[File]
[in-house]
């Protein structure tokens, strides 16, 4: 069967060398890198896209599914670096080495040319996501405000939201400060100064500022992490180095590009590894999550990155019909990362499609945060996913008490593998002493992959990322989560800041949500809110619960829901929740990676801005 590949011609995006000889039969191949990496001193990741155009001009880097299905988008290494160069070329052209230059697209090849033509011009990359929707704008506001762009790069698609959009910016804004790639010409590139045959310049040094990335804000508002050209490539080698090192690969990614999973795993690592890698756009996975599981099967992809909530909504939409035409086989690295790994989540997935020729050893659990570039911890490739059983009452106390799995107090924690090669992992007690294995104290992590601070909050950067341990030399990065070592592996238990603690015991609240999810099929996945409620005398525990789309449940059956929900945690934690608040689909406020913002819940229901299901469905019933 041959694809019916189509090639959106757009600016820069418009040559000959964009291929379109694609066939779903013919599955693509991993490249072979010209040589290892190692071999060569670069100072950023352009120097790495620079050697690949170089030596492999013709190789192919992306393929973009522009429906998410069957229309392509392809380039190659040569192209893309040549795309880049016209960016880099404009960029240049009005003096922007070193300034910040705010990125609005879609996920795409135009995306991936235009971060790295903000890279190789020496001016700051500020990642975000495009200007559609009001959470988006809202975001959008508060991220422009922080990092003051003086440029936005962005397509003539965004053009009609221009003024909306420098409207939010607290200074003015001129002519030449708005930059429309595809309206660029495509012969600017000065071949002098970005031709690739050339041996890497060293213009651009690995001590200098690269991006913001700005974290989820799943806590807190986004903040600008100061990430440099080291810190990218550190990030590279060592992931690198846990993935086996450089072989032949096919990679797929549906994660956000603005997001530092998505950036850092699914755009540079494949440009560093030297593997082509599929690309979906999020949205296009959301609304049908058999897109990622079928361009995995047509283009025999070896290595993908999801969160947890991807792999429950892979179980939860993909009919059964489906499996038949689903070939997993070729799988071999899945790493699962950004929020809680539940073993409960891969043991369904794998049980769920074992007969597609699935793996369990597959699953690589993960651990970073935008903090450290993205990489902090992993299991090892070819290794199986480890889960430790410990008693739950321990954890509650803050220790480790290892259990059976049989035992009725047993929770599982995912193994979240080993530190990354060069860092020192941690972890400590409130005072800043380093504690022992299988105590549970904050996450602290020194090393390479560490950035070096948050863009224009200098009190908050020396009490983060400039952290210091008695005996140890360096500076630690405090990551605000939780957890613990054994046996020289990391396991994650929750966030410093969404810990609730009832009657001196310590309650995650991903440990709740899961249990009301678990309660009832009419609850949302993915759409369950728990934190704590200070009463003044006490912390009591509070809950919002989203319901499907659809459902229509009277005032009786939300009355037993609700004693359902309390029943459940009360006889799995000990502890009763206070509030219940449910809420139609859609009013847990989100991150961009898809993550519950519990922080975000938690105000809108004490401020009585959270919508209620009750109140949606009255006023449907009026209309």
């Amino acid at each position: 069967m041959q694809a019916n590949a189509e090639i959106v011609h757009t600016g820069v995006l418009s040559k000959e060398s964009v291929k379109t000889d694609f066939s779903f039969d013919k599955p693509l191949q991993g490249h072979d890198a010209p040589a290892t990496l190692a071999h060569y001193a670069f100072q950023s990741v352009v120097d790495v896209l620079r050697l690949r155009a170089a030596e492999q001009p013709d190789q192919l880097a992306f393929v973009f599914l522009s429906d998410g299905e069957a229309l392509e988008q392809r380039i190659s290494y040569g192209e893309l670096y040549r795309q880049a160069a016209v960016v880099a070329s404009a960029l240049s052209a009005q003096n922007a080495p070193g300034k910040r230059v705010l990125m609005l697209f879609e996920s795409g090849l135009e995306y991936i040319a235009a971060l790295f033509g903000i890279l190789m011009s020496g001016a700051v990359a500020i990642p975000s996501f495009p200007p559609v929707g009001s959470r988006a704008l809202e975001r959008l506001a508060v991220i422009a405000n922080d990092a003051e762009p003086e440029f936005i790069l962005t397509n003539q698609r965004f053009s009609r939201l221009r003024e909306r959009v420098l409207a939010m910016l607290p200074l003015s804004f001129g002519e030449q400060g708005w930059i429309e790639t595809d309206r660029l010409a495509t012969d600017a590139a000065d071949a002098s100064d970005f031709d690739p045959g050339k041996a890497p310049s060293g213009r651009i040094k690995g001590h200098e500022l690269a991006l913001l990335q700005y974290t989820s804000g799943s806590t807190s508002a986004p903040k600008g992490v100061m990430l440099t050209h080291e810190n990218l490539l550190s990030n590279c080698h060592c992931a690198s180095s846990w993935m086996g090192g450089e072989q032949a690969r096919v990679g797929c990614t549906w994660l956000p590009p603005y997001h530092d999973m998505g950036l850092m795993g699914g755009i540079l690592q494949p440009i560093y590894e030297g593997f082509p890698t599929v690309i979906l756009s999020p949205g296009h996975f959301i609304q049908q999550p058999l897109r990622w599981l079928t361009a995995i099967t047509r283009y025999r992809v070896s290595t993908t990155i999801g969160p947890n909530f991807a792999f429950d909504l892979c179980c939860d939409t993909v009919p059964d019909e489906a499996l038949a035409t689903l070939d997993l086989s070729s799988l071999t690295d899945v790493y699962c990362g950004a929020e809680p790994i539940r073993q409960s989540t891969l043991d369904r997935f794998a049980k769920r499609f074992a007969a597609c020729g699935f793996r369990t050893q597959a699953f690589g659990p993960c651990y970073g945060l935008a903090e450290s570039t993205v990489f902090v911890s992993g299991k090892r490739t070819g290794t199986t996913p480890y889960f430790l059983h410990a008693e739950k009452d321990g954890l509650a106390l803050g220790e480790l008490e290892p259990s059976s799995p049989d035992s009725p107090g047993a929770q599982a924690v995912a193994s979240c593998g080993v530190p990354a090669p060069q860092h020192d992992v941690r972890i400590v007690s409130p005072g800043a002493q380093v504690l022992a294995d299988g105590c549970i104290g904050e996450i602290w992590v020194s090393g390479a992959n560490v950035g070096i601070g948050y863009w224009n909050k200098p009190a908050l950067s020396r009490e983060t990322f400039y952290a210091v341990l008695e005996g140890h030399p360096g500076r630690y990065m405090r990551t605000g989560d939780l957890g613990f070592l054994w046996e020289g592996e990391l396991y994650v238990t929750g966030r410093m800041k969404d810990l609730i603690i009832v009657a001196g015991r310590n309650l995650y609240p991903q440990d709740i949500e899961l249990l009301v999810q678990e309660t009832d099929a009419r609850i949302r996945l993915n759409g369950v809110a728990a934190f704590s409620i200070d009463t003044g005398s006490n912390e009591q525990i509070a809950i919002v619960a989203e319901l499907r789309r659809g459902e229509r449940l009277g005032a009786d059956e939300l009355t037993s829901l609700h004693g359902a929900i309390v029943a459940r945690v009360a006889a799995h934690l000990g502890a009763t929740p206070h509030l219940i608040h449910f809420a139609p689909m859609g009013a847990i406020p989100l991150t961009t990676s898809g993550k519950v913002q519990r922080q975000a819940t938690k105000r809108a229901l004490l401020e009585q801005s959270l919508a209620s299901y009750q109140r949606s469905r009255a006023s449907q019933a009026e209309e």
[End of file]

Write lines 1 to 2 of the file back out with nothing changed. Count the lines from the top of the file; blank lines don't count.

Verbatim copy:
[in-house]
């Protein structure tokens, strides 16, 4: 069967060398890198896209599914670096080495040319996501405000939201400060100064500022992490180095590009590894999550990155019909990362499609945060996913008490593998002493992959990322989560800041949500809110619960829901929740990676801005 590949011609995006000889039969191949990496001193990741155009001009880097299905988008290494160069070329052209230059697209090849033509011009990359929707704008506001762009790069698609959009910016804004790639010409590139045959310049040094990335804000508002050209490539080698090192690969990614999973795993690592890698756009996975599981099967992809909530909504939409035409086989690295790994989540997935020729050893659990570039911890490739059983009452106390799995107090924690090669992992007690294995104290992590601070909050950067341990030399990065070592592996238990603690015991609240999810099929996945409620005398525990789309449940059956929900945690934690608040689909406020913002819940229901299901469905019933 041959694809019916189509090639959106757009600016820069418009040559000959964009291929379109694609066939779903013919599955693509991993490249072979010209040589290892190692071999060569670069100072950023352009120097790495620079050697690949170089030596492999013709190789192919992306393929973009522009429906998410069957229309392509392809380039190659040569192209893309040549795309880049016209960016880099404009960029240049009005003096922007070193300034910040705010990125609005879609996920795409135009995306991936235009971060790295903000890279190789020496001016700051500020990642975000495009200007559609009001959470988006809202975001959008508060991220422009922080990092003051003086440029936005962005397509003539965004053009009609221009003024909306420098409207939010607290200074003015001129002519030449708005930059429309595809309206660029495509012969600017000065071949002098970005031709690739050339041996890497060293213009651009690995001590200098690269991006913001700005974290989820799943806590807190986004903040600008100061990430440099080291810190990218550190990030590279060592992931690198846990993935086996450089072989032949096919990679797929549906994660956000603005997001530092998505950036850092699914755009540079494949440009560093030297593997082509599929690309979906999020949205296009959301609304049908058999897109990622079928361009995995047509283009025999070896290595993908999801969160947890991807792999429950892979179980939860993909009919059964489906499996038949689903070939997993070729799988071999899945790493699962950004929020809680539940073993409960891969043991369904794998049980769920074992007969597609699935793996369990597959699953690589993960651990970073935008903090450290993205990489902090992993299991090892070819290794199986480890889960430790410990008693739950321990954890509650803050220790480790290892259990059976049989035992009725047993929770599982995912193994979240080993530190990354060069860092020192941690972890400590409130005072800043380093504690022992299988105590549970904050996450602290020194090393390479560490950035070096948050863009224009200098009190908050020396009490983060400039952290210091008695005996140890360096500076630690405090990551605000939780957890613990054994046996020289990391396991994650929750966030410093969404810990609730009832009657001196310590309650995650991903440990709740899961249990009301678990309660009832009419609850949302993915759409369950728990934190704590200070009463003044006490912390009591509070809950919002989203319901499907659809459902229509009277005032009786939300009355037993609700004693359902309390029943459940009360006889799995000990502890009763206070509030219940449910809420139609859609009013847990989100991150961009898809993550519950519990922080975000938690105000809108004490401020009585959270919508209620009750109140949606009255006023449907009026209309």